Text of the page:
This post is in response to 3 Steps To Your Success by Gleb Tsipursky
Selen Harry, used with permission
Source: Selen Harry, used with permission

The only things we can control in life are our thoughts, feelings and behaviors. If we can manage those, we can achieve our goals and gain success in life.

To have this level of control, we need to learn about the science-based patterns behind our emotions and thoughts, and how to manage them. If we know how our minds work, we can be intentional about influencing our thinking and feeling patterns. We can evaluate reality more clearly, make better decisions and improve our ability to achieve our goals. Thus, we gain greater agency and the quality of living intentionally.

How do our minds work? Intuitively, our mind feels like a cohesive whole. We perceive ourselves as intentional and rational thinkers. Yet, cognitive science research shows that in reality, the intentional part of our mind is similar to a little rider on top of a huge elephant of emotions and intuitions.

Roughly speaking, we have two thinking systems. Daniel Kahneman, who won the Nobel Prize for his research on behavioral economics, calls them “System 1” and “System 2." But I think the terms “autopilot system” and “intentional system” describe them more clearly and intuitively.

The autopilot system corresponds to our emotions and intuitions. Its cognitive processes take place mainly in the amygdala and other parts of the brain that developed early in our evolution. This system guides our daily habits, helps us make snap decisions and reacts instantly to dangerous life-and-death situations (such as saber-toothed tigers) through the freeze, fight or flight stress response. While it helped us survive in the past, the fight-or-flight response is not a great fit for modern life.

We have many small stresses that are not life-threatening, but the autopilot system treats them like tigers. This produces an unnecessarily stressful everyday life experience that undermines our mental and physical well-being. Moreover, while the snap judgments resulting from intuitions and emotions might feel true because they are fast and powerful, they sometimes lead us in the wrong, in systemic and predictable ways.

The intentional system reflects our rational thinking and centers around the prefrontal cortex: the part of the brain that evolved more recently. According to recent research, it developed as humans started to live within larger social groups. This thinking system helps us handle more complex mental activities, such as managing individual and group relationships, logical reasoning, probabilistic thinking and learning new information and patterns of thinking and behavior.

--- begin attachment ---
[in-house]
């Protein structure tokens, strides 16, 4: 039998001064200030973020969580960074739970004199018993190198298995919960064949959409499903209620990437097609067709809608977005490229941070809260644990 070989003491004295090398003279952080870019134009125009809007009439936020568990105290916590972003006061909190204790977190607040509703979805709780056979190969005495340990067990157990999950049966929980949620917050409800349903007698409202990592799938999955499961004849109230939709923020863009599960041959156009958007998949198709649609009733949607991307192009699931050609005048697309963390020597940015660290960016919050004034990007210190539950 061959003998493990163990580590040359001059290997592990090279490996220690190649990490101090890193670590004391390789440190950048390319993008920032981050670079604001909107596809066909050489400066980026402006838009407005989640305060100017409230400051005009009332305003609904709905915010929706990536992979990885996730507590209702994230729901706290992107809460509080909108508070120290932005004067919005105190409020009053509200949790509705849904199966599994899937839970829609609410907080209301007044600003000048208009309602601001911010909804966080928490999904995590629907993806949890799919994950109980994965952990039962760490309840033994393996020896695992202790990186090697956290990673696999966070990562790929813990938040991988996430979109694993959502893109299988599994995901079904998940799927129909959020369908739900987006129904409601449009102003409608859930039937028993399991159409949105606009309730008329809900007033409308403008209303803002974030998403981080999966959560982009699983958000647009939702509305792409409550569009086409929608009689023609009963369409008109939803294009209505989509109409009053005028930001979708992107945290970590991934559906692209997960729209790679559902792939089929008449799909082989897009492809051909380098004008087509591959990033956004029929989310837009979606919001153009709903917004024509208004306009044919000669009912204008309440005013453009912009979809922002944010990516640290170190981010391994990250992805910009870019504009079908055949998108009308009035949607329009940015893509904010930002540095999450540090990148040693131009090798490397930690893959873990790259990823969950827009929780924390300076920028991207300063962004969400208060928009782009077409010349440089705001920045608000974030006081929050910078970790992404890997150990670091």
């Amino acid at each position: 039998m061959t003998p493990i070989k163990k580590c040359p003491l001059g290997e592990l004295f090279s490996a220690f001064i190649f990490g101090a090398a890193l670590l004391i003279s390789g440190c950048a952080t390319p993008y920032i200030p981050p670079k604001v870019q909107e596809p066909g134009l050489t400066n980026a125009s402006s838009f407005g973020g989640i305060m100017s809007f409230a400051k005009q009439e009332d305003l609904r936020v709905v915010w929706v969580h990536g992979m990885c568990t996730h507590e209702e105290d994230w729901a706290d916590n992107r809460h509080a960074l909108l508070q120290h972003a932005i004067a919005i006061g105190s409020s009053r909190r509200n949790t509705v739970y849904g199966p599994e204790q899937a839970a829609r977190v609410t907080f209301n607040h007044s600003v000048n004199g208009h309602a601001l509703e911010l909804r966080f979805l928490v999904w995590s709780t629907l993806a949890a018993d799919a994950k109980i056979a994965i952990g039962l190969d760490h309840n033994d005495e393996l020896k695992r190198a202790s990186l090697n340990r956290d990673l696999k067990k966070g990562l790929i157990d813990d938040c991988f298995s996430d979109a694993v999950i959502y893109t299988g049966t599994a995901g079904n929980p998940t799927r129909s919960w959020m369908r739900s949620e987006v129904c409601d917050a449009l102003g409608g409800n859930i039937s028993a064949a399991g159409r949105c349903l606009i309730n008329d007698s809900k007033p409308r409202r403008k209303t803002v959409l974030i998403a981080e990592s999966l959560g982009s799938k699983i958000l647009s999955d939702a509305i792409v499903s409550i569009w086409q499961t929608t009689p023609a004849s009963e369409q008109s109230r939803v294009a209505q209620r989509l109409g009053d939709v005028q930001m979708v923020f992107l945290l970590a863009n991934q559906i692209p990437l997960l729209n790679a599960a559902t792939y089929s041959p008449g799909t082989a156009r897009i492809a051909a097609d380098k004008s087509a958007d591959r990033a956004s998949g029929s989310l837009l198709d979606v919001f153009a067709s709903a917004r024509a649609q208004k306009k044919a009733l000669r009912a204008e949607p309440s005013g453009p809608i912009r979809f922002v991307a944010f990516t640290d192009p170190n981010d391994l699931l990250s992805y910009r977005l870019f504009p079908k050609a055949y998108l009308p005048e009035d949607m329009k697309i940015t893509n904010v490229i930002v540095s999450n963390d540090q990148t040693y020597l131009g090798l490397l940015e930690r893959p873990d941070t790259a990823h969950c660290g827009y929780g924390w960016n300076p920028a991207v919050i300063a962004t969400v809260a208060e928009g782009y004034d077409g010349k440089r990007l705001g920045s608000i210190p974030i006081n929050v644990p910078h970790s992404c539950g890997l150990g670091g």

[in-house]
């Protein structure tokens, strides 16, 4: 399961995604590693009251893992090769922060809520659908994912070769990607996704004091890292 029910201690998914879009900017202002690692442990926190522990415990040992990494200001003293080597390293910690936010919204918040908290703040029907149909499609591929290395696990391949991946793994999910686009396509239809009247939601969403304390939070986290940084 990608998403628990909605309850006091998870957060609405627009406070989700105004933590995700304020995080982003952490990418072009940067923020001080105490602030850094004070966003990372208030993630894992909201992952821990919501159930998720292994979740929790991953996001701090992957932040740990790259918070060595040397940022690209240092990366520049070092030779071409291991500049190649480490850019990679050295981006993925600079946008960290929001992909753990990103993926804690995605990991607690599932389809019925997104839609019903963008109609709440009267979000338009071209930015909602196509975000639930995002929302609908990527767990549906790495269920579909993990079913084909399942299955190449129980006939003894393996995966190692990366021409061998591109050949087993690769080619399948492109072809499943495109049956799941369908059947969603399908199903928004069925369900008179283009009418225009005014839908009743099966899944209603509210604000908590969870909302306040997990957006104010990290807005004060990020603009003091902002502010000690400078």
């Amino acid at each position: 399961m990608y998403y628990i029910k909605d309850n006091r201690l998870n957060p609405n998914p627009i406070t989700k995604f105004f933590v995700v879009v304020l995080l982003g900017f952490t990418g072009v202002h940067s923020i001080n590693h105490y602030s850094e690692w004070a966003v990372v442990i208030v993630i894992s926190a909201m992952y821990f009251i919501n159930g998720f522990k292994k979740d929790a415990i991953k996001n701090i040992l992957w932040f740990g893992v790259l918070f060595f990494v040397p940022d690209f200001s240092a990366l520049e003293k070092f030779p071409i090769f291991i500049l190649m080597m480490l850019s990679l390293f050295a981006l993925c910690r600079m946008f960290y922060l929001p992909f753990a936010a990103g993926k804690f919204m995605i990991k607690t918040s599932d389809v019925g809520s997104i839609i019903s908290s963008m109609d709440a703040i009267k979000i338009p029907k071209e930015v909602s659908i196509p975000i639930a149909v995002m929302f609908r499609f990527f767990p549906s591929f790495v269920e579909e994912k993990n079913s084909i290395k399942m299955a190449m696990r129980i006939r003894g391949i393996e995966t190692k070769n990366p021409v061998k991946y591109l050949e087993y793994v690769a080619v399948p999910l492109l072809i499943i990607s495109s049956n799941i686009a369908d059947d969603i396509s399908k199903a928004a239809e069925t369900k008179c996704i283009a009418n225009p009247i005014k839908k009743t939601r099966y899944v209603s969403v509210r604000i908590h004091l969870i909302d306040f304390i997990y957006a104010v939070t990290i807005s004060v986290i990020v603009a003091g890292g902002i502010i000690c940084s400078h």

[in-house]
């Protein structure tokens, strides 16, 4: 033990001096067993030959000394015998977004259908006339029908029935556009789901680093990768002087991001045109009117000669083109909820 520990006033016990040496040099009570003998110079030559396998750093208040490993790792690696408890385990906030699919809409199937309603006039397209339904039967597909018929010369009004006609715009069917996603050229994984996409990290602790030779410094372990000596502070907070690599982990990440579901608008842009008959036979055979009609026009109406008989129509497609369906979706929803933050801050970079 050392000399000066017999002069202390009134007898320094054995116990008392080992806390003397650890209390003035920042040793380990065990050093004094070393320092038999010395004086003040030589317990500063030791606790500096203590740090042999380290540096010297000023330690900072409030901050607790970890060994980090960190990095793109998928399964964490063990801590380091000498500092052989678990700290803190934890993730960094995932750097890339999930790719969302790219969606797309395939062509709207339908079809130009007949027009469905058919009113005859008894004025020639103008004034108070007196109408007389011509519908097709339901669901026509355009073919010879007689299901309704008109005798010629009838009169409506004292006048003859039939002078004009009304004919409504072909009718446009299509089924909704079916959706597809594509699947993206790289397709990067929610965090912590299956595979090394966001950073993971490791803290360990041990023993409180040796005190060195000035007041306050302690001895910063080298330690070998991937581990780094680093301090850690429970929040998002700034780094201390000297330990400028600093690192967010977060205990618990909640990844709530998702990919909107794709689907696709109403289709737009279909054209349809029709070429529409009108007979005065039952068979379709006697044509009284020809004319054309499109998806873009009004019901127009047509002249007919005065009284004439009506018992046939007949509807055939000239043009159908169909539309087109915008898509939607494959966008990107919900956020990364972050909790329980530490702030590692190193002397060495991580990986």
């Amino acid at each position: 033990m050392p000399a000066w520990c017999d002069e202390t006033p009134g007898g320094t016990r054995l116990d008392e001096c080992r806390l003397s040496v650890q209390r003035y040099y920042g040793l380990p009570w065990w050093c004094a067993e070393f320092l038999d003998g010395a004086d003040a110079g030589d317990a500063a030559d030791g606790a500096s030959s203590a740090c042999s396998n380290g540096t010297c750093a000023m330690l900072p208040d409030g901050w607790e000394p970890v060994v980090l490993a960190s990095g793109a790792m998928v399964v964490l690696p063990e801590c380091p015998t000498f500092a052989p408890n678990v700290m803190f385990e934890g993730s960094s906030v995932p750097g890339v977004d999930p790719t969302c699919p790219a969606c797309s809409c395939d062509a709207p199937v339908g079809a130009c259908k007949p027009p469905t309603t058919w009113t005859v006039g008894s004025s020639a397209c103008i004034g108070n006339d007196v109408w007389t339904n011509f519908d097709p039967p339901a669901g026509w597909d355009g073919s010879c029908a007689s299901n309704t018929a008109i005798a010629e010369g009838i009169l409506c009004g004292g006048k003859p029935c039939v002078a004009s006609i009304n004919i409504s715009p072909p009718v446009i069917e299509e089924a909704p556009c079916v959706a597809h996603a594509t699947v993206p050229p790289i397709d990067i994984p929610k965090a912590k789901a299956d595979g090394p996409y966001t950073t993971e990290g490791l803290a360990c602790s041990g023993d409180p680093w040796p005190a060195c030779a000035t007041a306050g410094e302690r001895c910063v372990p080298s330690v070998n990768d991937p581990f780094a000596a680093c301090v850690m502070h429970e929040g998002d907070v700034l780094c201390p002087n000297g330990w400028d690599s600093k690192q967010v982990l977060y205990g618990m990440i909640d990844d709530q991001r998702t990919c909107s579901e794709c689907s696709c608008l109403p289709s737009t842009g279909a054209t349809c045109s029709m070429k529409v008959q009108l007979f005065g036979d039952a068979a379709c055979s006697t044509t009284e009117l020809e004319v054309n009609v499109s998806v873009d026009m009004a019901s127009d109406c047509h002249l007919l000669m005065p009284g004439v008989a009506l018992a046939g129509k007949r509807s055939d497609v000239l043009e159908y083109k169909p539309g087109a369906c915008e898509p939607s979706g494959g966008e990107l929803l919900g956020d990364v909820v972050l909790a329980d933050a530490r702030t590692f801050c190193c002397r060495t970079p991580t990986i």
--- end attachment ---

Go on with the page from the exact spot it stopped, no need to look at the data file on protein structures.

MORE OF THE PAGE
While the automatic system requires no conscious effort to function, the intentional system takes deliberate effort to turn on, and it is mentally tiring. Fortunately, with enough motivation and appropriate training, the intentional system can turn on in situations where the autopilot system is prone to make errors, especially costly ones.

Here's a quick visual comparison of the two systems:

Gleb Tsipursky
Source: Gleb Tsipursky

The autopilot system is like an elephant. It's by far the more powerful and predominant of the two systems.

Our emotions can often overwhelm our rational thinking. Moreover, our intuitions and habits determine the large majority of our lives, which we spend on autopilot mode. That's not a bad thing at all. It would be mentally exhausting to think intentionally about every action and decision.

The intentional system is like the elephant rider. It can guide the elephant deliberately to go in the direction that matches that of our actual goals.

Certainly, the elephant part of the brain is huge and unwieldy. It is slow to turn and change, and it stampedes at threats.

But we can train the elephant. Your rider can be an elephant whisperer. Over time, you can use the intentional system to change your automatic thinking, feeling and behavioral patterns. In this way, you will become a better agent in terms of taking charge of your life and reaching your goals.

I hope this information fills you with optimism. You can use these strategies to get what you want and achieve success in life!

For more information, sign up to the Intentional Insights newsletter, or email me at gleb[at]

Be sure to read the following responses to this post by our bloggers:

The Keys to Avoid "Failing at Other Minds" is a reply by Gleb Tsipursky Ph.D.
What Is the Meaning of Life for You? is a reply by Gleb Tsipursky Ph.D.
How to Get Your Brain Off of Autopilot is a reply by Gleb Tsipursky Ph.D.
How To Be Perfect is a reply by Gleb Tsipursky Ph.D.
A Weird Trick To Free Yourself From Your Identity is a reply by Gleb Tsipursky Ph.D.
3 Decision-Making Principles I Taught My Son is a reply by Gleb Tsipursky Ph.D.
3 Steps to Getting What You Want is a reply by Gleb Tsipursky Ph.D.
3 Steps to Intentional Living is a reply by Gleb Tsipursky Ph.D.

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